I used to do this thing with new email that I’m sure at least some of you have also done before. Whenever a new email arrives in my inbox, I’d read it and, if it’s something that doesn’t require an immediate answer, I’d mark it as unread.
Those unread emails acted as a sort of to-do list. At the start of the next day, I’d go over them again and reply, delete, or mark unread as necessary.
I was all kinds of pleased with myself when I thought of that little trick, although I didn’t realize back then that it was already a pretty prevalent tip for email management.
It worked for a while, too. That is, until I realized that by doing it, I myself was actively helping make my inbox flooded without actually getting anything done.
This was well before Gmail introduced the current tabbed UI, so all the new emails I got—marketing spam, notifications, etc.—were getting mixed in with those emails that I had specifically added to my virtual to-do list.
It got harder and harder to keep track of the important ones—plus, leaving them as unread was basically the same as just putting them off. I wasn’t actively doing anything to address them; just tricking myself into thinking that I was still being productive.
It was, in other words, entirely useless for me.
Now, I love email. It’s hard to imagine how, in a world without it, a small business like WORKetc would have the same kind of global reach it has right now.
A good 99% of our support interactions are conducted over email, for example, and a sizeable percentage of the new users we get each month heard of us by way of our newsletter.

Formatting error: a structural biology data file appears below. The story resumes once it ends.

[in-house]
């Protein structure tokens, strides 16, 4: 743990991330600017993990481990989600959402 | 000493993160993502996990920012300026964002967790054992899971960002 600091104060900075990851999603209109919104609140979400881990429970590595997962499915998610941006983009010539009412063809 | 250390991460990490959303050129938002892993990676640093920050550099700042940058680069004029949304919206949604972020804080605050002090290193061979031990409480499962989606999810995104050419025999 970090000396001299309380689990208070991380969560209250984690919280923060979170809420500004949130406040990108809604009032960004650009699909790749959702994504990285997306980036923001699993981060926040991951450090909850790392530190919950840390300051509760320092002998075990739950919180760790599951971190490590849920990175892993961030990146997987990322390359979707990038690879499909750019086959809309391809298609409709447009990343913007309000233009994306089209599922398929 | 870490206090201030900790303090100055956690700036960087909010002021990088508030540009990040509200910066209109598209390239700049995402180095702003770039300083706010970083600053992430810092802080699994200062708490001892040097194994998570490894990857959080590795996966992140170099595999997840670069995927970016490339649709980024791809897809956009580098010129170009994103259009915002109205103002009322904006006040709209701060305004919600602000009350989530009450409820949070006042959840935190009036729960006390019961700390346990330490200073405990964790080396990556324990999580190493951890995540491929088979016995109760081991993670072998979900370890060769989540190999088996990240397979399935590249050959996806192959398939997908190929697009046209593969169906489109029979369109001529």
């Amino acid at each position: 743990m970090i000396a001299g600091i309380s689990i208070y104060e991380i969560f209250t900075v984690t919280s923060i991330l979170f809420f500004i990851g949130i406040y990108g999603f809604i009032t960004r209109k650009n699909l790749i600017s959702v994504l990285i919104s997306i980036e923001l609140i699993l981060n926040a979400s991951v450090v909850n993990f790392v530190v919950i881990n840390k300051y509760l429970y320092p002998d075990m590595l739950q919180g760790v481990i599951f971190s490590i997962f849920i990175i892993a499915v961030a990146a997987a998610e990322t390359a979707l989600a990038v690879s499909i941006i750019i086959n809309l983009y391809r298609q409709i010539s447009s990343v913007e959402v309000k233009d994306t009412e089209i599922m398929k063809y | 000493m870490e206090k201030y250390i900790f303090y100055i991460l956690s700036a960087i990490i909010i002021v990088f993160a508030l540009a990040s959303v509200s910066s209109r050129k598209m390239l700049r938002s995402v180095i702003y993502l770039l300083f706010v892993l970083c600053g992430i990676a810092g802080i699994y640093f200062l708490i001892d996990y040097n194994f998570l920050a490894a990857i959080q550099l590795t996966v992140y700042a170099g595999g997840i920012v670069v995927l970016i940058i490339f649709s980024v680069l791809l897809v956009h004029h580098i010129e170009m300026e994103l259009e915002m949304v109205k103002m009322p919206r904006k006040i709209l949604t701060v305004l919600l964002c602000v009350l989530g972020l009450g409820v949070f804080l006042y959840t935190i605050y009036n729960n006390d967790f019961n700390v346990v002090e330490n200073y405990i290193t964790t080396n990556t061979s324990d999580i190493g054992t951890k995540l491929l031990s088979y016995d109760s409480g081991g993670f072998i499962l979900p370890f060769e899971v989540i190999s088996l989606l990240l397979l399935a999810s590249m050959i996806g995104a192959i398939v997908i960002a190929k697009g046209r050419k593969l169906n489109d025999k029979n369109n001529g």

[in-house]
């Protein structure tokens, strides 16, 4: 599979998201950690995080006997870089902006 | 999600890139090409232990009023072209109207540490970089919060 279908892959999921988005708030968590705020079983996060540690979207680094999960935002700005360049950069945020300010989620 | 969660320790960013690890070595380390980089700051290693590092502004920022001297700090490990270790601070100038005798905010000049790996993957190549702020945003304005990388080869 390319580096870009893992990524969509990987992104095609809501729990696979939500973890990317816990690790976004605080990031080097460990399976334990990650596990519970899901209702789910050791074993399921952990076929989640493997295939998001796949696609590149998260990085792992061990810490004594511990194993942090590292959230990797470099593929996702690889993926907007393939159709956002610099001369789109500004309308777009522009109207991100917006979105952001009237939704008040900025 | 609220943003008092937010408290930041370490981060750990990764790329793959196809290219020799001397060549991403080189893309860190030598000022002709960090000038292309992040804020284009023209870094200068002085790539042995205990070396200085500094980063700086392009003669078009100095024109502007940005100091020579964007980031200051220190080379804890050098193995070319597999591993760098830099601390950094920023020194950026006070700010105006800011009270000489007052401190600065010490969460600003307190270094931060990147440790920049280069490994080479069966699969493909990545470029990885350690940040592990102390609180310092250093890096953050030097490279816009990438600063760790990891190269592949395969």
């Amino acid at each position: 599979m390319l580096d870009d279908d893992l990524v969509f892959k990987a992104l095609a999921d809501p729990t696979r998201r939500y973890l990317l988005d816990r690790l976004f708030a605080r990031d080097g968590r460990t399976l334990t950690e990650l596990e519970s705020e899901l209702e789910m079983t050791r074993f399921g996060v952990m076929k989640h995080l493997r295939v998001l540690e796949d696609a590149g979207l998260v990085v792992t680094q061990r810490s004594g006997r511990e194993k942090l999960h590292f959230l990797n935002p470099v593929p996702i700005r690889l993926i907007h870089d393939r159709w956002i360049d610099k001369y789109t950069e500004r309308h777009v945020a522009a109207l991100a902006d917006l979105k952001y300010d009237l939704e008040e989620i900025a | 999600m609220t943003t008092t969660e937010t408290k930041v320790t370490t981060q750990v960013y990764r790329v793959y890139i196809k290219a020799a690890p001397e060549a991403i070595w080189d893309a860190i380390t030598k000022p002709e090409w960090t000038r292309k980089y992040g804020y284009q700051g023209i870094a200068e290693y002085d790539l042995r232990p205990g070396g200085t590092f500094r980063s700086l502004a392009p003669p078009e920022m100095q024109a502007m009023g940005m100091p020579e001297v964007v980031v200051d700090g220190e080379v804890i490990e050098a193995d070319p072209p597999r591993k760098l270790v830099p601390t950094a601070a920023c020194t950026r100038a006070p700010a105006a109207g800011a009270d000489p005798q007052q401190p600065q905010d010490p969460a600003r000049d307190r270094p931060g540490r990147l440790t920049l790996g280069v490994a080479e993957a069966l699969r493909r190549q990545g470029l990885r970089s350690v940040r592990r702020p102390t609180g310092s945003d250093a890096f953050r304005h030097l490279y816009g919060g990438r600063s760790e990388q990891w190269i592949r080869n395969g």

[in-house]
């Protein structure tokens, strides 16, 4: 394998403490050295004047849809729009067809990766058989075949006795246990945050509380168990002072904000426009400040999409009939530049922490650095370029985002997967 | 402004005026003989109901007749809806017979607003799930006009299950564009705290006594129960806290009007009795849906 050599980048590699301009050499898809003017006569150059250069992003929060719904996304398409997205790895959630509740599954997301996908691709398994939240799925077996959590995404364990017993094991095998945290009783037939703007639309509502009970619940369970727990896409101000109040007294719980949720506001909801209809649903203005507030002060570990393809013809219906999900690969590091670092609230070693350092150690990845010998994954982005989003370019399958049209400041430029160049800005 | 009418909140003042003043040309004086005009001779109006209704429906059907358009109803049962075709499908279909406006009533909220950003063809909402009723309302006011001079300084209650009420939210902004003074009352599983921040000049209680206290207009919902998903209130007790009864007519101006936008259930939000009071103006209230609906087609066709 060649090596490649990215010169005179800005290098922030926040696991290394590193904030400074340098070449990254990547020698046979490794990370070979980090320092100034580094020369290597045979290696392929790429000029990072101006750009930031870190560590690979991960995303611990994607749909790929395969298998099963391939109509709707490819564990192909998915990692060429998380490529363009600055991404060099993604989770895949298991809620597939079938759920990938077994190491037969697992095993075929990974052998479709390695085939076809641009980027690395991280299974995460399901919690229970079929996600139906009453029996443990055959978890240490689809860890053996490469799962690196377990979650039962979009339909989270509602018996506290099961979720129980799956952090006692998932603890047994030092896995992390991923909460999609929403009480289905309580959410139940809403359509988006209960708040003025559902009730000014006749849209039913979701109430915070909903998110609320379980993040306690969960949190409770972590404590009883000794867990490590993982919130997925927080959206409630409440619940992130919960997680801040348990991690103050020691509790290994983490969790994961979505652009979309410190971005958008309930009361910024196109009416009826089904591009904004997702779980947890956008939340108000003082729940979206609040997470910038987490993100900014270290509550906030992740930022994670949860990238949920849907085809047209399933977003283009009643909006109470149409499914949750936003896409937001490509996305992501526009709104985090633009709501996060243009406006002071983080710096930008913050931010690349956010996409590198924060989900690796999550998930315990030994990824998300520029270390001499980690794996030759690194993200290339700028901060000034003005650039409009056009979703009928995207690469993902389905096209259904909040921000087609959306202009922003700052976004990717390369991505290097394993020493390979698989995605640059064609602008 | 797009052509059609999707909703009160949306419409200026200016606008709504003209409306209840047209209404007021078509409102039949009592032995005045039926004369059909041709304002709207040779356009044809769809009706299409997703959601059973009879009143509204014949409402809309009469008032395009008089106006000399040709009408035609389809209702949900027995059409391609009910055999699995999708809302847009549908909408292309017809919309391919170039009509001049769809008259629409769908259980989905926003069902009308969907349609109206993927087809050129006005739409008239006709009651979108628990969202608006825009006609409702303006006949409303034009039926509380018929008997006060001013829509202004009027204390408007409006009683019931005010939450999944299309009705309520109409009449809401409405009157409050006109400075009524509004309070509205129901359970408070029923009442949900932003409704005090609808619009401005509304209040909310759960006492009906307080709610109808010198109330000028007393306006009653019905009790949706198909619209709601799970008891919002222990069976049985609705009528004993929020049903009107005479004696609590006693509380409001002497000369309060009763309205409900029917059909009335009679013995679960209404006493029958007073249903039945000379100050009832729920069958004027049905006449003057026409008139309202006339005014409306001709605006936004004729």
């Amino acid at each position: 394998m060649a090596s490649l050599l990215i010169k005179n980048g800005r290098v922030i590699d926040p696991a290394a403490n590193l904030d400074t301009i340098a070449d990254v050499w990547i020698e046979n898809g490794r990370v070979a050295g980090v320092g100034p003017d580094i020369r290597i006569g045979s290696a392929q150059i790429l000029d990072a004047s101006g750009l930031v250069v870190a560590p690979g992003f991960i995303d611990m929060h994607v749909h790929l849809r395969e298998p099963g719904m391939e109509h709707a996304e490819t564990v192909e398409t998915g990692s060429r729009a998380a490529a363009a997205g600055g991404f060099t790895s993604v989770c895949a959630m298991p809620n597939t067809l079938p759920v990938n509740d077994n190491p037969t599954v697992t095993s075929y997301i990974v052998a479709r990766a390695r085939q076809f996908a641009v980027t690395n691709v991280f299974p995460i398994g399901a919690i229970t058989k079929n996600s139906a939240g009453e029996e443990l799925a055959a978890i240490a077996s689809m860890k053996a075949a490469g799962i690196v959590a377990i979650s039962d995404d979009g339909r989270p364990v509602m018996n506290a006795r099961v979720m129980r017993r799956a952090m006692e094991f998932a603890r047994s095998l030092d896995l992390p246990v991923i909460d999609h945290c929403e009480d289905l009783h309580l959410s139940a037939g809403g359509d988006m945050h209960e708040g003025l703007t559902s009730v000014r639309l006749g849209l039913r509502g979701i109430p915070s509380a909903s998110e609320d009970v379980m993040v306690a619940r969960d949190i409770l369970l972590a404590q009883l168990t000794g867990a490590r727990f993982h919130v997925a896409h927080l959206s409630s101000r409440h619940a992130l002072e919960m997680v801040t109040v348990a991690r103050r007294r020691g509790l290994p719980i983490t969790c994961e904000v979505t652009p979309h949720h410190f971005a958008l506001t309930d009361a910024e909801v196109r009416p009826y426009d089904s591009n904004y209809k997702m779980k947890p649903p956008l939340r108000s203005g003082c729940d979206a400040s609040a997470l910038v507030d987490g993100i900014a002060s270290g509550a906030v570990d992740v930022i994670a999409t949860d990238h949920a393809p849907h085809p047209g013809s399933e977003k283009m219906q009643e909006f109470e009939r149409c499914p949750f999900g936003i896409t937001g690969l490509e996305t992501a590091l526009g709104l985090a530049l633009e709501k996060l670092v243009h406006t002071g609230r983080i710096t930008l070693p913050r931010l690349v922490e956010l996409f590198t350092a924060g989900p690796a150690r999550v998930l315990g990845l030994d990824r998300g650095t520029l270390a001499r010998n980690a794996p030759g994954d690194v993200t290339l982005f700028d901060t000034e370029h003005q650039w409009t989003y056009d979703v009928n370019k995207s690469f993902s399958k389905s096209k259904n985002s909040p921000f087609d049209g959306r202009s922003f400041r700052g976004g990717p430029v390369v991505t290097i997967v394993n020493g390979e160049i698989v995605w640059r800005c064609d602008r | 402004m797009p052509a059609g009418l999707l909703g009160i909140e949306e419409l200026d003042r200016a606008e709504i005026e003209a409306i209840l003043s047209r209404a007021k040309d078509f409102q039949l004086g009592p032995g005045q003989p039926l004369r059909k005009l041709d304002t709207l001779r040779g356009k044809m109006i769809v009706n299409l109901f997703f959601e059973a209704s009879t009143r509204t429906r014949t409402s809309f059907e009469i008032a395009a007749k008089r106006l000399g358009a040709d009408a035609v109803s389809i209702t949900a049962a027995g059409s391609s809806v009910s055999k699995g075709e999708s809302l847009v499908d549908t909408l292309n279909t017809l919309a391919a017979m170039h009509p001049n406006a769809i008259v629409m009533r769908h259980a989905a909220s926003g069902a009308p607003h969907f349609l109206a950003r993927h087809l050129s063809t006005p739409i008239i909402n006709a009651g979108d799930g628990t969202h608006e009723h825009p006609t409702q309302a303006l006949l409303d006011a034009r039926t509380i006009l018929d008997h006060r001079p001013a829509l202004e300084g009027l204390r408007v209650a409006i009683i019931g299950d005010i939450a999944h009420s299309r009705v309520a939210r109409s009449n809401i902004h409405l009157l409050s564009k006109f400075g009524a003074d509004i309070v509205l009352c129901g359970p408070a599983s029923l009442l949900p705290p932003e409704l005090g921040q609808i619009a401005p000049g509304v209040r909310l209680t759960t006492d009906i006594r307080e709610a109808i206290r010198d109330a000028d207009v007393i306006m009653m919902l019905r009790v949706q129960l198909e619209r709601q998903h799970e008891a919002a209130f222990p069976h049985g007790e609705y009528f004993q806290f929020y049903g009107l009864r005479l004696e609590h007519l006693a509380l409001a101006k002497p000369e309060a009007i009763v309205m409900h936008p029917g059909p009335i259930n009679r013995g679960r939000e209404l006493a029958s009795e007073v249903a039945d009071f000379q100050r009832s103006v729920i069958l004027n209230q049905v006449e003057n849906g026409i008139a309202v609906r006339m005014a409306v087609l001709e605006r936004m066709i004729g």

So yes, it’s pretty safe to say that WORKetc wouldn’t be what it is without email acting as one of its strongest foundations.
Still… as useful as it is, my experience with email management has made me not quite able to shake the idea that email, as it is, really needs to die.
The Death of Email
Email has been around for well over 40 years now, almost twice longer than the internet. And throughout those 40-odd years, people would regularly proclaim that email is either dying or just outright dead.
None of those doom-and-gloom predictions ever came to pass. In fact, the total number of worldwide email accounts has actually grown steadily year after year.
The Radicati Group even predicts that in 2017 alone, the total number of business and consumer emails sent and received per day will reach 269 billion. The research firm expects that number to balloon to 319.6 billion by
the end of 2021.
So email is definitely alive and well. That doesn’t mean it doesn’t deserve to die, however.
When Your Inbox Is Not Your Friend
As it is, email has become a double-edged sword. It’s one of the easiest and quickest ways to communicate, even with somewhere halfway round the globe.
That fact, however, can quickly lead to email ping-pong. You email someone, they reply, you reply, they reply, you cc in another person, that person replies, you reply, the other person from before replies…
Just one email can very easily start snowballing into a massive, unwieldy, and frankly useless thread cluttering up your inbox alongside the couple of hundred unread business and marketing emails already in it.
At that point, you’re stuck trying to get to that near-mythical “inbox zero” state instead of actually doing something more productive.
That time’s not insubstantial, either. According to research from McKinsey, the average worker spends 28% of their work week just dealing with their email.